Pride tells Billboard, "When I was first approached about this documentary, I was very hesitant, but I think it turned out pretty darn good. I don’t normally think of myself as being a legend, and it makes me very appreciative for the support I’ve received from my peers and so many others over the years.”

The first public viewing of the film was held in the Nashville suburb of Franklin, Tennessee, at the Franklin Theatre on February 8th. A Q&A was held immediately following the screening, hosted by the documentary's director, Barbara Hall. Among those on hand to reflect on the impact Pride had on Nashville and the music industry as a whole were Pride's longtime steel guitar player Lloyd Green; the Curatorial Director for the National Museum of African American Music, Dr. Dina Bennett; and Nashville-based music historian Craig Havighurst.

Ruminating upon Pride's first appearance inside the Nashville offices of those within the country music industry in 1963, a year where the city was marked by sit-ins and multiple accounts of racial violence, Green, then best known as a member of Chet Atkins' session band The A-Team, remarked, "When we first went into the studio [with Pride], we didn't know what to expect. I had heard his voice prior to those sessions, so I knew he was a good singer, and all we needed were some interesting songs. When Charley came into the room... I was amazed at his self-composure, and the fact that he was such a really good singer."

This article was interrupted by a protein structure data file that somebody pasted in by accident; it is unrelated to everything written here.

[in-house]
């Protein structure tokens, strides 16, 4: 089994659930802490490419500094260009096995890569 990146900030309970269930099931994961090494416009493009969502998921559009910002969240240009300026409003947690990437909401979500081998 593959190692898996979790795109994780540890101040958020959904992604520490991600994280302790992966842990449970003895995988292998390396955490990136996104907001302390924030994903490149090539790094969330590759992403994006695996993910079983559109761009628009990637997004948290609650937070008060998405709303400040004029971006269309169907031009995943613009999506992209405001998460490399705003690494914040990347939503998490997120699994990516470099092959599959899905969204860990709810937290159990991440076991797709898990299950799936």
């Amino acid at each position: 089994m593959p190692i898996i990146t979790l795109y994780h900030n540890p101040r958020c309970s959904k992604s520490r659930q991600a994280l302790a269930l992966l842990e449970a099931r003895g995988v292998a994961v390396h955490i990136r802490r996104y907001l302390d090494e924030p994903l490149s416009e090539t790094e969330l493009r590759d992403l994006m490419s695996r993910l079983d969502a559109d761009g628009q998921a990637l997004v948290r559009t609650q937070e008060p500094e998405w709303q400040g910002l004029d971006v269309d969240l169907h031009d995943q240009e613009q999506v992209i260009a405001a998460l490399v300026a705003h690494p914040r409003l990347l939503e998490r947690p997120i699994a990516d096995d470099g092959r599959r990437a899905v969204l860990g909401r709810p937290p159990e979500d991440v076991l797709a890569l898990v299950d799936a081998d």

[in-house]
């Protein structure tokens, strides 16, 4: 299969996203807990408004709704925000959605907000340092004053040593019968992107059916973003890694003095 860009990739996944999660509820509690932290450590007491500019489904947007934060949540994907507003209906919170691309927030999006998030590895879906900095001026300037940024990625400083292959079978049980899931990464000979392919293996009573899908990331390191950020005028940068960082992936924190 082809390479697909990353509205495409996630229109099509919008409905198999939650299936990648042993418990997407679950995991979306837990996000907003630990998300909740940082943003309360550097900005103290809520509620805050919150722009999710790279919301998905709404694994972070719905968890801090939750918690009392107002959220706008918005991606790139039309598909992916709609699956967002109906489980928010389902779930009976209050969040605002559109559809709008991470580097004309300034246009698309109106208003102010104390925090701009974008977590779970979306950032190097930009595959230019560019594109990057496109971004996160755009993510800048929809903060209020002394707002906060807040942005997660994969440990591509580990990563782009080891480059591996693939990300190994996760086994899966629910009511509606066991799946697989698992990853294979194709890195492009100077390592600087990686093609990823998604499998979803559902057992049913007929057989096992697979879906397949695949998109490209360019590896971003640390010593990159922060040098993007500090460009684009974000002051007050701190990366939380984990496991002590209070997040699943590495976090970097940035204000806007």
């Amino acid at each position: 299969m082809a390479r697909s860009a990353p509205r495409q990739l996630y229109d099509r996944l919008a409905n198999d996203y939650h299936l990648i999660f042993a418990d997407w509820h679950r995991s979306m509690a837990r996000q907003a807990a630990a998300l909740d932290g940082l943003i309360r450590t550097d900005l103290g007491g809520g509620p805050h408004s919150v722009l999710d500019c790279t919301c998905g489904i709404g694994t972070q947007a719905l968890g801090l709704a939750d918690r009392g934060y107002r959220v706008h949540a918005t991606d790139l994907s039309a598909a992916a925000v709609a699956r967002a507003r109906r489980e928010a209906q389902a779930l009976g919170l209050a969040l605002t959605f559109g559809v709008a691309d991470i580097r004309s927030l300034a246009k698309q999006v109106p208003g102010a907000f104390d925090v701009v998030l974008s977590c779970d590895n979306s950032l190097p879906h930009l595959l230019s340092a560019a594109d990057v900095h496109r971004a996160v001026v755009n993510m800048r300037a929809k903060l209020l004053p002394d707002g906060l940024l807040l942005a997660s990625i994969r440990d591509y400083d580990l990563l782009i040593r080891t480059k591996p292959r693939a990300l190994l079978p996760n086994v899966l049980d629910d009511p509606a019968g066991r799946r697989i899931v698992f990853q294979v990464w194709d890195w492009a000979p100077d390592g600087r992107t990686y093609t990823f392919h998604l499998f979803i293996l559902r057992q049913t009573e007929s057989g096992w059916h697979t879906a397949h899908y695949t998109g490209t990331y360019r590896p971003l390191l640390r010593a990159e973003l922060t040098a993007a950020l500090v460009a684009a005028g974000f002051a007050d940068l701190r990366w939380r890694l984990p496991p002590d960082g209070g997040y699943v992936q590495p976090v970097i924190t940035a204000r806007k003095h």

Green continued, "I'm from Mobile, Alabama, and you've got to consider the era of [the 1960s]. Charley was so disarming, being able to have a great sense of humor about the color barrier at that time. I think that's one of the major points in Charley's favor, that he never let people get to him by using the color thing against him. He was thoughtful about those things, but he never had any anger or animosity. We were in the studio once when Faron Young burst in, and just stood there glaring up at Charley with his hands on his hips. No one would say a word, so... he grabbed Charley and kissed him on the lips, saying, ‘I love you, Charley Pride.’ It was an epiphanous moment because once he did that, Nashville accepted Charley. Faron Young could cause a lot of problems back then, and sometimes did, so once he accepted Charley everyone else kind of had to, too."